Travel Agent

Montauk, New York.     Photo: John Beil/Flickr

Q:

Where Are the Best Places to Surf on the East Coast?

A:Great beginner surf destinations need consistent waves, easy access to skilled instructors, and sparse crowds—a trifecta that can be especially hard (but not impossible) to find on the East Coast. These five, spread from Florida all the way up to New Hampshire, are the standouts. Each one boasts the right blend of surf, shops, and open space for learning the sport and having fun without being intimidated by the hardcore set. 

Cocoa Beach, Florida

This iconic town of NASA-heyday and sixties-sitcom fame lies on a patch of barrier sand separated from Florida’s mainland by the Banana River and is no secret to surfers. It’s Kelly Slater’s hometown, after all, and the Ron Jon Surf Shop here claims to be the biggest surf shop in the world. But there’s plenty of space for novices and experts alike—from the city’s pier to the wide-open beach, buffeted by the Atlantic Ocean’s warm, reliable swells.

Lessons: Cocoa Beach Surf Camp offers year-round lessons by the hour, day, or week; private lessons are $75 per person per hour.

Kitty Hawk, Outer Banks, North Carolina

You can’t go wrong with just about any spot on North Carolina’s Outer Banks, considered by many to be the East Coast’s blue-ribbon surf destination—especially in the late summer and early fall, when tropical weather patterns keep the Atlantic here churning. Relatively quiet Cape Hatteras, at the center of this long necklace of sand, is a favorite choice, as is Kill Devil Hills to the north. But Kitty Hawk has perhaps the best combination of dependable surf, easy parking, and close proximity to top-notch surf instruction.

Lessons: Kitty Hawk Kites, which opened in the early 1970s as a hang-gliding shop, teaches 90-minute group surf lessons for $65, and private lessons for $99.

Sea Isle City, New Jersey

The Jersey Shore in summer brings all walks of life to its surprisingly magnificent sands—including surfers. The most welcoming spot for beginners is probably Sea Isle City, near the state’s southern elbow. Its long ribbon of sand isn’t as crowded as the towns farther north are, and the waves, though steady, are generally smaller.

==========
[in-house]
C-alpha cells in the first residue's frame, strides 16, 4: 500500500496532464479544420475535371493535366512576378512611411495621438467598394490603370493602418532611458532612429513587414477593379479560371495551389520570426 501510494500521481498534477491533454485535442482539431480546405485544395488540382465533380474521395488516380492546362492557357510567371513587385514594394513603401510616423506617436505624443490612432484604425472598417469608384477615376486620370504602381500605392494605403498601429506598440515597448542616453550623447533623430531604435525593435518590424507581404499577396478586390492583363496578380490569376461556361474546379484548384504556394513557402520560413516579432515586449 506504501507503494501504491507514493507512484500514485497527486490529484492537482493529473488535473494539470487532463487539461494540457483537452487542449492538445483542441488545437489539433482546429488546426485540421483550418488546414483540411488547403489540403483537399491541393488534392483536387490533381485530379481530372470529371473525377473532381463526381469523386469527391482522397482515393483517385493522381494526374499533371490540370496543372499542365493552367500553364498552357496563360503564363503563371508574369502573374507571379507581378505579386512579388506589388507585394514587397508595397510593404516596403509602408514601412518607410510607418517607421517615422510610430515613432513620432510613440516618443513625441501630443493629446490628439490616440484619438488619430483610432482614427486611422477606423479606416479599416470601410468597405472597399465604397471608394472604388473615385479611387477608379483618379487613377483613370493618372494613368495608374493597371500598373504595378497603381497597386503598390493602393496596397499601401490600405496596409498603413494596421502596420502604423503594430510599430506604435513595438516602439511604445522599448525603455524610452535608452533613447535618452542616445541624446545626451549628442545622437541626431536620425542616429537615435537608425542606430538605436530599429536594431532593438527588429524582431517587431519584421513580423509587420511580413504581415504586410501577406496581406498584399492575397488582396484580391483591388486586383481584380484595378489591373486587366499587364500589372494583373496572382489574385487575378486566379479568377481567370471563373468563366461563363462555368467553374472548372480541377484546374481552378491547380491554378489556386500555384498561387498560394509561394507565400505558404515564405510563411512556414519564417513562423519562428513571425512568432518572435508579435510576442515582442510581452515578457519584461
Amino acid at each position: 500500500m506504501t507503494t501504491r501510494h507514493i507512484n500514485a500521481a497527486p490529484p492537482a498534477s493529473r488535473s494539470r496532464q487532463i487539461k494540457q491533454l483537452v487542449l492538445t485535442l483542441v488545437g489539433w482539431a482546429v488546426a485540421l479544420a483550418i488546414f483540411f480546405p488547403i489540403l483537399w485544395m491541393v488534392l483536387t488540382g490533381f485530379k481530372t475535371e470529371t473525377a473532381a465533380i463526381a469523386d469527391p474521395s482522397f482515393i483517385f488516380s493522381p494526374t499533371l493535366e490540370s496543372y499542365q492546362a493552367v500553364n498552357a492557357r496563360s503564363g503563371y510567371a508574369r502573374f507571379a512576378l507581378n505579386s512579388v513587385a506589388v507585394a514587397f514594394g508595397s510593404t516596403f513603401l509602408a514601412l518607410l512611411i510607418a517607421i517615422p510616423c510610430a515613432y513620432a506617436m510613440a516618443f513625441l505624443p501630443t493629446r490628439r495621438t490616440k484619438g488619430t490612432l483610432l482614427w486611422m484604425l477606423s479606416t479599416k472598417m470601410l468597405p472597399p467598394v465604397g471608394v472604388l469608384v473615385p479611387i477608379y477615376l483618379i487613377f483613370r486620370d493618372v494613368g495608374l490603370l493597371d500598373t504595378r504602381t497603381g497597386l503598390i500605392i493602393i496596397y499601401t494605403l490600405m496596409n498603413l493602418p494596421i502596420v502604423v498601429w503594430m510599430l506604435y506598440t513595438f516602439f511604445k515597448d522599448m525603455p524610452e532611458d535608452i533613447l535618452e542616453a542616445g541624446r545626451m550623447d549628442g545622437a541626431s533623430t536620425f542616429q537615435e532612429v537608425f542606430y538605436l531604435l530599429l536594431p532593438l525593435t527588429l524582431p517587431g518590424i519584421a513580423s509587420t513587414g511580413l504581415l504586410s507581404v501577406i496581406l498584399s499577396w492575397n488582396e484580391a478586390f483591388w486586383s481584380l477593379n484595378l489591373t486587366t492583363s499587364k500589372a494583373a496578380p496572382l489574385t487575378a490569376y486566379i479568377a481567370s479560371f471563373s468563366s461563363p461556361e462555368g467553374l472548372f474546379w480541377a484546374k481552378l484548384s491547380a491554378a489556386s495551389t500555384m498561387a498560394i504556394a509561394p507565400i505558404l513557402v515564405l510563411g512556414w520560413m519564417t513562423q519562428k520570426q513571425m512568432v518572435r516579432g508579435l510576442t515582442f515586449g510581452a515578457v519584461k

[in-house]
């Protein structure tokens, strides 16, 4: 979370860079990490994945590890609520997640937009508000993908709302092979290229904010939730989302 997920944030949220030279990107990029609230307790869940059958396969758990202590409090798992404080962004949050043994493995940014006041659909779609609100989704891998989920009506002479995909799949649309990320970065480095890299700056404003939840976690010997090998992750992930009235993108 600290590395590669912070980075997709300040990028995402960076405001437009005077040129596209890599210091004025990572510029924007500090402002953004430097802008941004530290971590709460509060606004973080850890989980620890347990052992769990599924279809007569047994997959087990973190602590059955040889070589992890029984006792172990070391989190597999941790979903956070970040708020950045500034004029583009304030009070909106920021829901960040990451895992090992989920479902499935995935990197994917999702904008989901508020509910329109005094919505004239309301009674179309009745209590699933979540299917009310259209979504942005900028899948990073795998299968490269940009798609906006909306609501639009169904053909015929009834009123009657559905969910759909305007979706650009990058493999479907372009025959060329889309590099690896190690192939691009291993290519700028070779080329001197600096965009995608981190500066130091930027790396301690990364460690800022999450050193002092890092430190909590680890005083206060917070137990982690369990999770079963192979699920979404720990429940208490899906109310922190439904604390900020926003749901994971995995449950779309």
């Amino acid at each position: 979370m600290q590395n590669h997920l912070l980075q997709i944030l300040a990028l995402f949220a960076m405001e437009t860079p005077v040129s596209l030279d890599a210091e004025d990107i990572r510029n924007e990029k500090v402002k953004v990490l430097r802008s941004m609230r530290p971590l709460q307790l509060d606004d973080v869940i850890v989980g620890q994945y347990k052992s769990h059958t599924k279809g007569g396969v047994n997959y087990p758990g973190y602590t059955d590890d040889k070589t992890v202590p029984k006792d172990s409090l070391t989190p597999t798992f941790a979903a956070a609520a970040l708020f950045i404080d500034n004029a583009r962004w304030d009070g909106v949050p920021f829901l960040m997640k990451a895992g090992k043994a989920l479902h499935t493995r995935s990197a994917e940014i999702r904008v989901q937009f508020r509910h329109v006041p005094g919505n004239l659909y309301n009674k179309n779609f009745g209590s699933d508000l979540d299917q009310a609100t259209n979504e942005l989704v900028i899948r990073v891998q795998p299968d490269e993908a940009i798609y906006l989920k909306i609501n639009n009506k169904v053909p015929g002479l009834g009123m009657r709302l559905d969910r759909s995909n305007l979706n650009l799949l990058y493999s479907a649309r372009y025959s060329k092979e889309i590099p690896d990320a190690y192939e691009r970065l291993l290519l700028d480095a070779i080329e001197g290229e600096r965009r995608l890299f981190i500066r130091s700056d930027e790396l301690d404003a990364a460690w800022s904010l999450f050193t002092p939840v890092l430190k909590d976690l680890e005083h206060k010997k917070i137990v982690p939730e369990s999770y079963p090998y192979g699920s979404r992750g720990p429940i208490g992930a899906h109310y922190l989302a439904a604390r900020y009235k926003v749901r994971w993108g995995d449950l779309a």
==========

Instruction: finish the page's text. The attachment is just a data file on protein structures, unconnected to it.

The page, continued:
Lessons: The legendary Heritage Surf Shop, an institution since it opened in Sea Isle City in 1964, offers evening group lessons for $20 per person for an hour. Private lessons are $65 an hour.

Montauk, Long Island, New York

At this once-sleepy fishing village, where Long Island juts the tip of its nose into the Atlantic, the surfers can be just as snobby and stand-offish as the Manhattan one-percenters who flock here in their Land Rovers in the summer. The beach break at Ditch Plains beach, east of downtown, is probably most forgiving to beginners—but it’s a famous spot, so going on weekdays is infinitely more manageable. When you’re there, be sure to grab a turkey-and-mozzarella Grant sandwich at the Ditch Witch food truck.

Lessons: Welcoming, family-owned Air & Speed Surf Shop offers hour-long private lessons for $100.

Rye, New Hampshire

When people think of New Hampshire, mountains and lakes come to mind—not ocean. But its 17-mile strip of Atlantic coastline is just as welcoming to adventure seekers. Surfers flock to the tiny, tony town of Rye because of its steady swells and laid-back vibe. The best breaks are at Rye on the Rocks beach, but because this spot can be treacherous to beginners, head instead to less-crowded Wallis Beach, or to parking-friendly (but somewhat more popular) Jenness Beach.

Lessons: Summer Sessions Surf Shop, owned by two brothers and located across from Jenness Beach, offers group lessons starting at $40 per person per hour.

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